Do me a favor – if you have an iPhone, pull it out and say, “Hey, Siri! How many days until Christmas?
Now, depending on her mood, you either got:
- Directions to the Christmas Tree Shoppes
- Pictures of Santa
- Or the right answer – about 60 days!
60 DAYS til Christmas. If I change my oil in my car today, I won’t have to do it again until AFTER Christmas! I don’t need to change the filter on my heater until AFTER Christmas! I shop at Sam’s Club so we won’t need to buy paper plates, meatballs or paper towels until – that’s right – AFTER Christmas!
So we have 60 days to prepare for Christmas. What’s on your to-do list? Buying presents? Decorating the house? Making travel arrangements for visiting family and friends? Granted, all of that can wait for a bit – let’s not neglect sweater weather, football, and PSL’s from Starbucks after all. How about preparing your heart for the birth of a Savior? As the old hymn says, “Have you any room for Jesus?” I don’t know about you, but for too many Christmas’s I saved this for last. Christmas Eve (or Christmas Eve’s Eve) services – that’ll do the trick. That’ll be enough. We’ll sing carols, light a candle and read from the Gospel of Luke. But it’s not enough, is it? This year, I’m starting early and doing something different.
Isaiah 40:31 says, “…but they who wait for the Lord shall renew their strength; they shall mount up with wings like eagles; they shall run and not be weary; they shall walk and not faint.”
What a promise! I don’t know about you, but for too many Christmases the only thing I’ve waited for is a flurry of FedEx shipments, the oh-so-slow person to pull out of the first parking spot in the row at the mall and responses on what people are bringing to Christmas dinner – and I’ve reached the 25th weary and faint.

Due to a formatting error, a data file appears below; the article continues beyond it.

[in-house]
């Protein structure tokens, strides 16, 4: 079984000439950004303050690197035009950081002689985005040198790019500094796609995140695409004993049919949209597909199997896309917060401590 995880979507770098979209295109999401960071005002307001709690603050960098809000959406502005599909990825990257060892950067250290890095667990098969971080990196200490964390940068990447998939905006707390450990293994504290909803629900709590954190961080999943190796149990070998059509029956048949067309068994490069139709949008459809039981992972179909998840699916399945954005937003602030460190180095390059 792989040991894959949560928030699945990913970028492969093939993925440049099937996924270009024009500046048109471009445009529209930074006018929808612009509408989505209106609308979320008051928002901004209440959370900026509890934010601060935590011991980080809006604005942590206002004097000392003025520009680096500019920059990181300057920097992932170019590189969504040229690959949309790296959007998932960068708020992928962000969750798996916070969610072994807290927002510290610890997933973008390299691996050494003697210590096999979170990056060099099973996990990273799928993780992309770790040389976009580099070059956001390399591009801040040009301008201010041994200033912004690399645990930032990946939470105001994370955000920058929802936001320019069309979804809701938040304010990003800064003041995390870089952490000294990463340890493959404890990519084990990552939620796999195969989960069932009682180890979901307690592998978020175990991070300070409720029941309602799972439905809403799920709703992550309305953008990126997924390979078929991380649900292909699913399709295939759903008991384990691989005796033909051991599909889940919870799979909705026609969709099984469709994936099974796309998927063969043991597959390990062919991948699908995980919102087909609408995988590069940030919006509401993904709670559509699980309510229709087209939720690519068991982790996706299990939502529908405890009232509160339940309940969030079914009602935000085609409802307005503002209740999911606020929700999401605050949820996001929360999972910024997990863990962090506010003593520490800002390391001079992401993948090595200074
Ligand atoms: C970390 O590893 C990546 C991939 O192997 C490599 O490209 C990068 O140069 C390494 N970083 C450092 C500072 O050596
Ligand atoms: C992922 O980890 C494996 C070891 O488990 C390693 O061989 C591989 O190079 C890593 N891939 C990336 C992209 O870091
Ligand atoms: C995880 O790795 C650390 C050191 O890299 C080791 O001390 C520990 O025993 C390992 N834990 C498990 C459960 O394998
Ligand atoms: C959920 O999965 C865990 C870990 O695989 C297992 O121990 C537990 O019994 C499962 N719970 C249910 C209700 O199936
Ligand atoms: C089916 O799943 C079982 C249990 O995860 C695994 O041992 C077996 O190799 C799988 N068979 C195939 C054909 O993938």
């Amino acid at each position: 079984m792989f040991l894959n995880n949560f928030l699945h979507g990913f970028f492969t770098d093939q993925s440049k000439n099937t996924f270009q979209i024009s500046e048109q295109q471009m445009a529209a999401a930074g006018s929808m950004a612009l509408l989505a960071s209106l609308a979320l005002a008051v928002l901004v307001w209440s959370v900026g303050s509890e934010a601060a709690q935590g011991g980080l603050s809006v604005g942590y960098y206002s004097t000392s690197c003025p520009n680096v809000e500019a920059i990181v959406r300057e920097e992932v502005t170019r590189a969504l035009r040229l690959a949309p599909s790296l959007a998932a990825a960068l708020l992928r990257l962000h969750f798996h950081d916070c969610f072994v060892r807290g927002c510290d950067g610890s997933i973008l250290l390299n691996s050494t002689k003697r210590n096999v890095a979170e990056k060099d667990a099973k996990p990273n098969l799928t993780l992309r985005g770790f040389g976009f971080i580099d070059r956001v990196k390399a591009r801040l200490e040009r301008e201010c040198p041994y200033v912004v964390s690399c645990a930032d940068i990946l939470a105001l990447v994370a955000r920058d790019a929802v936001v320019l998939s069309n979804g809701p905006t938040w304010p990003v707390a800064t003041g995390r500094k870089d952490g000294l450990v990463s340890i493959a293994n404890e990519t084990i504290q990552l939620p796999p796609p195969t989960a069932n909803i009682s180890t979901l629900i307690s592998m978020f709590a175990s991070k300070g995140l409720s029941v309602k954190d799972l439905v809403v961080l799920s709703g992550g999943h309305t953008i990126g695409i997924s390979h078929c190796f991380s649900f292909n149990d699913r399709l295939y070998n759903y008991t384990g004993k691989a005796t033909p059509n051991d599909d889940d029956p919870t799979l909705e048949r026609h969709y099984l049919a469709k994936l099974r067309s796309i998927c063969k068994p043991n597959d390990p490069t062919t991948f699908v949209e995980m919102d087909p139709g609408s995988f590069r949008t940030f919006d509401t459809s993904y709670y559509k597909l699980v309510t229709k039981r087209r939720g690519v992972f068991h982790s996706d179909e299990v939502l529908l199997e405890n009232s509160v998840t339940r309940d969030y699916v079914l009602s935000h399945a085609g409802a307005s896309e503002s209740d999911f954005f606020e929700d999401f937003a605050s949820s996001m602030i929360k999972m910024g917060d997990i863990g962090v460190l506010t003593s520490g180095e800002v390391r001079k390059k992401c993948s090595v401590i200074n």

So how do you prepare your heart for Christmas? May I suggest getting a little inspiration from children and focusing on C-H-R-I-S-T:
Celebrate – Kids will make a celebration out of anything. For us, the birth of Jesus means salvation has come to all men – it’s a gift freely given to any open heart that chooses to receive it and that’s worth celebrating! It’s a reason for hope and joy.
Honor – choose to daily honor the Lord with what you speak, how you act, and how you live. Kids have no problem showing others love. Let’s reflect the love that has been poured into us to friends, family, and those we encounter daily.
Reflect and Remember – I know when my children are stalling at bed time. They will thank God for every little thing that pops into their little doe-eyed heads. When is the last time you kneeled down at your bedside and thanked the Lord for your blessings? Not just the big things like health and prosperity but specific blessings – the ones you have to think about, ones that bring us comfort and joy.
InJoy – I have a friend who always says, “InJoy!” – a gentle reminder of what the apostle James says – to count it all joy! Funny, you never have to remind a kid to enjoy (or injoy) anything, do you? So the long lines, failed Pinterest crafts, and lumpy mashed potatoes – I’m going to count it all joy!
Sing – Do you know a child that loves to sing? I’m blessed with one. She will sing anywhere, anytime. Sometimes when her father and I say to her, “That’s enough singing for now.” She’ll reply, “I didn’t even know I was singing!” Singing has so many physical, mental, and emotional benefits, it’s a must while preparing for Christmas. Don’t believe me? Google it!
Thankful – Jesus came into this broken and beat-up world to save it – to save us. He gave up heaven and the choruses of angels to hear Mary sing him a lullaby. He traded a throne for a manger and streets of gold for a life where he had nowhere to lay his head. Why? Because it just wasn’t Heaven without you. Without me.
Mary had 9 months to prepare for the coming of Jesus. So I’ll take the next 2 months and I ask you to do the same. As the kids are back in school and sports practices and games are a regular part of the schedule, let’s make preparing our hearts for the birth of our King a part of the routine, shall we? What if we all approached the holiday a little different this year and went into it with the heart of a child?